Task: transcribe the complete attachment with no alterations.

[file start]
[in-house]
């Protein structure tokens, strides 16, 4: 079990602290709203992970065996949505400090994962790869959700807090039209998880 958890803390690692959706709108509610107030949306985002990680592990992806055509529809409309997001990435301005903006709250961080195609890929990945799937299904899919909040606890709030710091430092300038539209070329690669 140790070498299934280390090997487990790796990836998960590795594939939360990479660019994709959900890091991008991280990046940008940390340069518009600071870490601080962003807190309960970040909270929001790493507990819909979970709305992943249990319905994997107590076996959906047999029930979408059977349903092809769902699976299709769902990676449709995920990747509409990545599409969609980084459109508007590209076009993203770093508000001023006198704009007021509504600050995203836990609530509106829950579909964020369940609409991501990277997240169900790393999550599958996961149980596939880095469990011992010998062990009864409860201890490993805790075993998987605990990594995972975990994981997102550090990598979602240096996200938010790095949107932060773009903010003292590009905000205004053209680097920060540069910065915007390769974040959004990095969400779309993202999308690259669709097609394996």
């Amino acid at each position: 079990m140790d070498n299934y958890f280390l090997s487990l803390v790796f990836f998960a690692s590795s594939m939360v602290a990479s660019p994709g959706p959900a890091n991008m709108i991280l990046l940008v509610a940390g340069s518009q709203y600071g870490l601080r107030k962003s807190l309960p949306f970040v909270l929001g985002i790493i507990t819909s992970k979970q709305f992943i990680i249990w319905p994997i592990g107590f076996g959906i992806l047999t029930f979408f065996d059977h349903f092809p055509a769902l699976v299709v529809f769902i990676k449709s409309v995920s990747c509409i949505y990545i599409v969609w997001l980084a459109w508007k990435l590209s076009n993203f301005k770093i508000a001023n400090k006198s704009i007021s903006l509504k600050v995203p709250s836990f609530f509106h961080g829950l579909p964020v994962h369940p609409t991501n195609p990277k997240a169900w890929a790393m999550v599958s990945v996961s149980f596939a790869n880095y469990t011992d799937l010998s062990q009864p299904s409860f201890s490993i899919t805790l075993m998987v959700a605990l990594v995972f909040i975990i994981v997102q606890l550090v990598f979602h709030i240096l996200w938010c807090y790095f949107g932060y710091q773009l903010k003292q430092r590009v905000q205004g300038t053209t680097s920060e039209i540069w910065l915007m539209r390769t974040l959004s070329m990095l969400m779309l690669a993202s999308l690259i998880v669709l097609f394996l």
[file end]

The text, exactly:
[in-house]
């Protein structure tokens, strides 16, 4: 079990602290709203992970065996949505400090994962790869959700807090039209998880 958890803390690692959706709108509610107030949306985002990680592990992806055509529809409309997001990435301005903006709250961080195609890929990945799937299904899919909040606890709030710091430092300038539209070329690669 140790070498299934280390090997487990790796990836998960590795594939939360990479660019994709959900890091991008991280990046940008940390340069518009600071870490601080962003807190309960970040909270929001790493507990819909979970709305992943249990319905994997107590076996959906047999029930979408059977349903092809769902699976299709769902990676449709995920990747509409990545599409969609980084459109508007590209076009993203770093508000001023006198704009007021509504600050995203836990609530509106829950579909964020369940609409991501990277997240169900790393999550599958996961149980596939880095469990011992010998062990009864409860201890490993805790075993998987605990990594995972975990994981997102550090990598979602240096996200938010790095949107932060773009903010003292590009905000205004053209680097920060540069910065915007390769974040959004990095969400779309993202999308690259669709097609394996």
């Amino acid at each position: 079990m140790d070498n299934y958890f280390l090997s487990l803390v790796f990836f998960a690692s590795s594939m939360v602290a990479s660019p994709g959706p959900a890091n991008m709108i991280l990046l940008v509610a940390g340069s518009q709203y600071g870490l601080r107030k962003s807190l309960p949306f970040v909270l929001g985002i790493i507990t819909s992970k979970q709305f992943i990680i249990w319905p994997i592990g107590f076996g959906i992806l047999t029930f979408f065996d059977h349903f092809p055509a769902l699976v299709v529809f769902i990676k449709s409309v995920s990747c509409i949505y990545i599409v969609w997001l980084a459109w508007k990435l590209s076009n993203f301005k770093i508000a001023n400090k006198s704009i007021s903006l509504k600050v995203p709250s836990f609530f509106h961080g829950l579909p964020v994962h369940p609409t991501n195609p990277k997240a169900w890929a790393m999550v599958s990945v996961s149980f596939a790869n880095y469990t011992d799937l010998s062990q009864p299904s409860f201890s490993i899919t805790l075993m998987v959700a605990l990594v995972f909040i975990i994981v997102q606890l550090v990598f979602h709030i240096l996200w938010c807090y790095f949107g932060y710091q773009l903010k003292q430092r590009v905000q205004g300038t053209t680097s920060e039209i540069w910065l915007m539209r390769t974040l959004s070329m990095l969400m779309l690669a993202s999308l690259i998880v669709l097609f394996l």